ILL Guidelines

Copyright Statement for Resource Sharing (aka Interlibrary Loan)

U.S. law protects the usage rights of copyright holders, but it also includes limitations which ensure the right to use these works effectively for classroom teaching, study, and research. When obtaining items on behalf of NU faculty, staff, and students, library resource sharing staff abide by the statutes outlined in Title 17 of the U.S. Code, as well as the CONTU Guidelines which aid the interpretation of Sections 107 and 108 of the U.S. Copyright Act. This process requires the utilization of the Copyright Clearance Center and commercial document suppliers to obtain as much requested material as possible.

When requesting a copyrighted work:

A reasonable number of journal articles may be requested under the fair use provision. The CONTU Guidelines clarify “reasonable” according to the rule of five. For copies of journal articles published within the past five years, only five articles may be borrowed from any given journal title during each calendar year. A copyright compliance statement of CCG (conforms to CONTU Guidelines) is noted on the electronic request form. For the sixth and any subsequent requests, the library must pay copyright royalties to the publisher or copyright holder for each article borrowed from that journal.

Note to Users:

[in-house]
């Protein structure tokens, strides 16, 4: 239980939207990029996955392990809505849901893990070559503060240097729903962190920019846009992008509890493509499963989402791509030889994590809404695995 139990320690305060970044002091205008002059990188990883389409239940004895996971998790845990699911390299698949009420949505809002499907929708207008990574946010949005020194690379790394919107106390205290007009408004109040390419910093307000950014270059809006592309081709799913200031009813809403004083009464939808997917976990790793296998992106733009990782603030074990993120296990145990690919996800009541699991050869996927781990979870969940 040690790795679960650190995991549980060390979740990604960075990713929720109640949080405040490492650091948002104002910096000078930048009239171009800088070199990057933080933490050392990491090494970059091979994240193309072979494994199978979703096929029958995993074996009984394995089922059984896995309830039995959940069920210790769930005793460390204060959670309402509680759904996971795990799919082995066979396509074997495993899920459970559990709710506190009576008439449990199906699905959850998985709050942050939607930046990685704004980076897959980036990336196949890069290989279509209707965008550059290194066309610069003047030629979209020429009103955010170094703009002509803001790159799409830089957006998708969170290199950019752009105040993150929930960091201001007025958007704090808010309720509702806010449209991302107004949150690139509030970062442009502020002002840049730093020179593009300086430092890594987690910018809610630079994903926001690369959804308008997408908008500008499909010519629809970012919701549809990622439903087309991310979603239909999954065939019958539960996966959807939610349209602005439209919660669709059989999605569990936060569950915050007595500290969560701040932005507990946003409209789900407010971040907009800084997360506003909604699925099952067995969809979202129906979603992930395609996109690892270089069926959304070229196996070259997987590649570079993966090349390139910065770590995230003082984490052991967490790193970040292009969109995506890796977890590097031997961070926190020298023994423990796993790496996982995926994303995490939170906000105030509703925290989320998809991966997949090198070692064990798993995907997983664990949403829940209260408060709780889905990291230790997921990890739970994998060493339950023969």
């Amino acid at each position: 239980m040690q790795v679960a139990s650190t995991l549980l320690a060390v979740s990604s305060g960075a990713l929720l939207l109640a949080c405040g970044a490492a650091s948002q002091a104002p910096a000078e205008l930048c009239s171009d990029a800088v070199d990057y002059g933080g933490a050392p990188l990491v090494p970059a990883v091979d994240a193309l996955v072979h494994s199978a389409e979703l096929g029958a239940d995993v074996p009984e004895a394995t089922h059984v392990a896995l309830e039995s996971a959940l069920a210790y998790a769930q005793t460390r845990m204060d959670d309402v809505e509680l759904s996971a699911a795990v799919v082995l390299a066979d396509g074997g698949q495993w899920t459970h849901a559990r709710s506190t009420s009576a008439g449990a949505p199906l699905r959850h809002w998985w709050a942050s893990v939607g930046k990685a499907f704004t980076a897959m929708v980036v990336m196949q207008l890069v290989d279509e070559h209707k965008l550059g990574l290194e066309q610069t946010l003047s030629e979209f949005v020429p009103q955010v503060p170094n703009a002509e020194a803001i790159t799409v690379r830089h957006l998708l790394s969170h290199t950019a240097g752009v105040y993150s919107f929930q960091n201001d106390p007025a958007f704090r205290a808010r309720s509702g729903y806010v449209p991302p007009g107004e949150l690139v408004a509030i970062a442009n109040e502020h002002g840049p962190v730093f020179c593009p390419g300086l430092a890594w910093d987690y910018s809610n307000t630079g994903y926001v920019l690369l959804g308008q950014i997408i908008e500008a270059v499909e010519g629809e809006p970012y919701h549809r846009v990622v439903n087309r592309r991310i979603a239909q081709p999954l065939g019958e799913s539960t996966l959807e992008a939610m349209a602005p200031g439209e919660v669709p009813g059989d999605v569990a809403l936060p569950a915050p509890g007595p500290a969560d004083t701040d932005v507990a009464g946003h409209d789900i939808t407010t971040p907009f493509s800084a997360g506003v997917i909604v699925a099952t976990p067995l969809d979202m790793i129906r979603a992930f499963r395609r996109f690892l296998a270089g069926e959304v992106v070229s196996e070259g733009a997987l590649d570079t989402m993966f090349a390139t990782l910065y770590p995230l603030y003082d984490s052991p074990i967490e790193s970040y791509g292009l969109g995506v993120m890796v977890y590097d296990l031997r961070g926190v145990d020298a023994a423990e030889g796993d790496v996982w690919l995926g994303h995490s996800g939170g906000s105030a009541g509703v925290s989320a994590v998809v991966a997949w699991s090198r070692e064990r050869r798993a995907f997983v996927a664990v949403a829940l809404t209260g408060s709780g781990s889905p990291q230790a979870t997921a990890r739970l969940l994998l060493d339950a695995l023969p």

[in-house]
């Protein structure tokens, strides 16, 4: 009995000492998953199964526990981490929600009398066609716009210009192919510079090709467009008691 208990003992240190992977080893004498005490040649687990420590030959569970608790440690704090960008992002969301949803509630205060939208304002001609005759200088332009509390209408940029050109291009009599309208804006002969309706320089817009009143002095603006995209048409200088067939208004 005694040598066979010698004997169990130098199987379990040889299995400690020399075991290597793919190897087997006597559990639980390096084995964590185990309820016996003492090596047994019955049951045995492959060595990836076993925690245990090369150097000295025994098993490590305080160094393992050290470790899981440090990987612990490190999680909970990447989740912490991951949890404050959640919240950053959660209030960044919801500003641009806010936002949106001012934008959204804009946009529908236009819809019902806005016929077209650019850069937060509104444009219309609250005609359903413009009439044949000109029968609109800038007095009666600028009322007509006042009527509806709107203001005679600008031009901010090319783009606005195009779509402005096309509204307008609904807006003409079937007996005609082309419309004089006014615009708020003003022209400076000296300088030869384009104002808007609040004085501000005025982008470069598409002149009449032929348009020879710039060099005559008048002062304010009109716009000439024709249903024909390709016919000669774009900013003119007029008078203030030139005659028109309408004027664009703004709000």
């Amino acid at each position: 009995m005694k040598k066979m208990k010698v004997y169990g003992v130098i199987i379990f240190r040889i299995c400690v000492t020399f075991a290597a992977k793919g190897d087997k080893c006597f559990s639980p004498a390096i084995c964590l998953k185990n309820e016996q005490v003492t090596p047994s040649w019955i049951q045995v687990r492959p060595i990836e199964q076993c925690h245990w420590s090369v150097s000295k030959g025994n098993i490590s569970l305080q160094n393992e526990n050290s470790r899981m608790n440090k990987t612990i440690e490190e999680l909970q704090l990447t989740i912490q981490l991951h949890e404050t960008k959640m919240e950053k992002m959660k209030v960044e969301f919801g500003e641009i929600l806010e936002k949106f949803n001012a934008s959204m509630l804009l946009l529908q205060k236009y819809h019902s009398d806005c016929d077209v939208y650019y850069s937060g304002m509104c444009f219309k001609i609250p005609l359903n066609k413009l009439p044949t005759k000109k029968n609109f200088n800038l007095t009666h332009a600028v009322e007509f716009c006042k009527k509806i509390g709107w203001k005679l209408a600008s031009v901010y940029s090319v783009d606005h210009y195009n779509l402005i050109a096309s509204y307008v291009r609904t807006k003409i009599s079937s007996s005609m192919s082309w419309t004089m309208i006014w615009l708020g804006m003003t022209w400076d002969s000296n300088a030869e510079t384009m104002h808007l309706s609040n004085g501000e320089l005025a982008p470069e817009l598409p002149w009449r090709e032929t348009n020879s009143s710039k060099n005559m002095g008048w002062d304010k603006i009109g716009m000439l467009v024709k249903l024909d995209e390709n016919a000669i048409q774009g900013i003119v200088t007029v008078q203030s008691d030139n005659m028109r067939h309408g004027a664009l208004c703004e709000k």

It is important that you respect the copyright of the materials you receive via interlibrary loan. The copyright "warning" that you read when you place an interlibrary loan request explains that the law allows the library to obtain copies for you from other libraries under certain conditions. One important condition is that the requested copy should only be used for your personal study, scholarship, or research. It may not be shared with others or used for profit. (Faculty may not use interlibrary loan services to request materials for course reserve). The library may refuse an order if it appears that fulfillment would be a violation of the law and will advise you as to other ways to obtain the needed material.

For more information:

National Commission on New Technological Uses of Copyright Works (CONTU). Washington, DC: Library of Congress. 1979.

Copyright Clearance Center.

NU Libraries, 360 Huntington Ave. Boston, MA 02115 | (617) 373-2350